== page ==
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False virtue and failed leadership

I am a physician practicing in Wilson for 21 years. Over this time, I’ve assumed various leadership roles at the local and state level. I’ve also had to live with adverse consequences of bad decisions made by others in healthcare leadership. In observing the complex dynamics of healthcare, I’ve learned key variables leading to failure in healthcare leadership. These issues apply to other arenas such as education, media, business, sports, and politics. Existing leadership hierarchies fail the public for reasons that include a misunderstanding of the meaning of virtue (or a willful distortion of the concept), or a lack insight (or willful disregard) for how a policy is bound to lead to unintended and harmful consequences.

When a leader acts from their own sense of superior self-virtue, things are bound to go wrong. When a leader acts with an eye toward the greatest good and minimum harm for the greatest number of people, outcomes will be better. If a leader has experience in their field and an instinct for possible harms from unintended consequences of well-meaning policies, things work out better. A concern for unintended consequences acts as a restraint against excessive, impractical, or unwise policies. The goal of policy should be favorable outcomes for policy consumers, who are defined as those directly and indirectly affected by the policy.

Some leaders take actions claimed as virtuous but which in fact are designed not to help the public, but rather to enhance that leader’s stature amongst others in leadership positions, or to impress others who wield power and who could affect that leader’s future professional prospects. A decision by this sort of leader, who is not truly motivated by service to the policy customer, leads to bad outcomes. This is a narcissistic form of leadership that masquerades as virtue. These leaders never acknowledge their failed leadership because they don’t care about the harms they inflict on policy consumers. They only care about their own professional advancement.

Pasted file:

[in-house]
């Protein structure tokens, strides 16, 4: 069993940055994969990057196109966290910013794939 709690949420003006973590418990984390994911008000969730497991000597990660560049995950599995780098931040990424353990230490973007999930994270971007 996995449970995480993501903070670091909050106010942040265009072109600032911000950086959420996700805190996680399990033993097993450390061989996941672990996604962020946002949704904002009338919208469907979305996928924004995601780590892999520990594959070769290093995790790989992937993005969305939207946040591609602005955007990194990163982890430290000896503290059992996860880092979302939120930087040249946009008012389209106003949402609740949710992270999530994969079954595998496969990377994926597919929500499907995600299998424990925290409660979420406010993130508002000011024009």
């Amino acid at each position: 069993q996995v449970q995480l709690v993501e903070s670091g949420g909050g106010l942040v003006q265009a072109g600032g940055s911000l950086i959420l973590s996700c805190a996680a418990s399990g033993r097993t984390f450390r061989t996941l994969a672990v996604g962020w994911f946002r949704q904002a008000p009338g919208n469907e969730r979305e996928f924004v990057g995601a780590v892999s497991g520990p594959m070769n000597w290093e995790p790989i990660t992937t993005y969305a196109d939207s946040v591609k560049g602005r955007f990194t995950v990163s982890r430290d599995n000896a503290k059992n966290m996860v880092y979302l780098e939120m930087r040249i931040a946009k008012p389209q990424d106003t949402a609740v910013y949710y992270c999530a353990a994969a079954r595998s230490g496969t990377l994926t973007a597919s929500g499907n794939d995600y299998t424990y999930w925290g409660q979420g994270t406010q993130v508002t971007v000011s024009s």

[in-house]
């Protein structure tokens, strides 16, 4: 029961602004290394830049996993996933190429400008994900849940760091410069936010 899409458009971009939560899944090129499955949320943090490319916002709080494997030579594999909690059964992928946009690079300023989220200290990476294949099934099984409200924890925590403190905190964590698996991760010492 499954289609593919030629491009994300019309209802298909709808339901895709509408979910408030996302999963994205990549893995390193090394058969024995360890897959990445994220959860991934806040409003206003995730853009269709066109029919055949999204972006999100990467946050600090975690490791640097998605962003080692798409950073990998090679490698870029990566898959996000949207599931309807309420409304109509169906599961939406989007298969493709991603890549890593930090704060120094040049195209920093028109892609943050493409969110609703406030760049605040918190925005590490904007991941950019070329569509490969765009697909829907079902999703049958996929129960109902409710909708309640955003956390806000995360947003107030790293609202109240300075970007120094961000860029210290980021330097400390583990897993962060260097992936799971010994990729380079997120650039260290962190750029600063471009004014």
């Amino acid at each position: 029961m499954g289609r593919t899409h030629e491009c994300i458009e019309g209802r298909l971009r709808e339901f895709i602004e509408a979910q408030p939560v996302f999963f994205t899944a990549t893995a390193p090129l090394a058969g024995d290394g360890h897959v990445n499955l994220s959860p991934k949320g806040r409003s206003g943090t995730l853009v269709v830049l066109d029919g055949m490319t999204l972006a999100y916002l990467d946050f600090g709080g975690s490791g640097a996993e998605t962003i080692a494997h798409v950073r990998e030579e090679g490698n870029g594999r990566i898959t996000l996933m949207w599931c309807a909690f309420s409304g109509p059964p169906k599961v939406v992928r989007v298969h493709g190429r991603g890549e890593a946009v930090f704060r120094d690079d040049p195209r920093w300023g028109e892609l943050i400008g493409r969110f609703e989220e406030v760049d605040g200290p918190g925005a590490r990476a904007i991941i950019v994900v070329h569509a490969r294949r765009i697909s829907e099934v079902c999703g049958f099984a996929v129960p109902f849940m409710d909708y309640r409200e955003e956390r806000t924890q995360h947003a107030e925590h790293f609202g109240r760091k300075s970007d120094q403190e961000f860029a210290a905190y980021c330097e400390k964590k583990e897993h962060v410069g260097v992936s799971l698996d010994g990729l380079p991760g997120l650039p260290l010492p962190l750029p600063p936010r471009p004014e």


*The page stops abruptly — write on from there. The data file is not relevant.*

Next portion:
Leaders should be judged on outcomes, not intentions. Both intended benefits and unintended harms of policy proposals should be critically analyzed and weighed. Leaders who speak of virtue but ignore or downplay possible unintended harmful consequences should be viewed with suspicion. A leader who attempts to explain in a practical, real-world sense the intended and potential unintended consequences of their proposals should be viewed more favorably. After a policy is enacted, a mechanism is needed to retroactively measure benefits and harms. This should be done by objective third parties. If unintended harms are significant, and the leader is found to have purposefully downplayed predictable downside risks, they should be held to account. Formal mechanisms for removal of failed leaders are necessary to protect the public from future harms. Many failed leaders are protected by allies within their institution whose fate may be tied to theirs, or who adhere to a similar ideology that may sound good but does not work in the real world. Some leaders rise to power through Machiavellian machinations rather than merit. Leaders should be judged solely on outcomes, not on an academic or career pedigree, or for having taken the right leadership courses.

Finally, our current problem with leadership in healthcare and other areas is linked to shifting cultural mores. Our current iteration of culture promotes decision making for instant gratification- feeling good at the point of decision- rather than viewing decisions as difficult things that might have untoward and unintended consequences. When a culture chooses a bad decision, it will reap an unpleasant harvest from the bad seeds sown, but this does not happen until the bad crop grows to maturity. If a culture makes decisions based on thoughtful analysis of long-term outcomes rather than a short term need to feel good at the point of decision, our nation could move toward a better class of leadership.

If a citizen views a complicated decision as an opportunity to feel good about themselves in the moment, with the mindset “I am a good person, so this is my preference”, poor outcomes will ensue. Making decisions from a continual need to feel good about ourselves is self-defeating and is a form of narcissism. Sometimes the better decision will make us feel bad in the moment- take for example a good mother or father who has just disciplined their child.

True virtue is judged on outcomes, not intentions. “Virtue” based on good intentions is false virtue if unintended consequences result in excessive untended harms. Failed leaders need to be held to account for bad policy decisions and removed from power. Allies of failed leaders who protect them, with an eye toward protecting their own position, also need to be held to account.

Keith Lerro, M.D.

Wilson, NC

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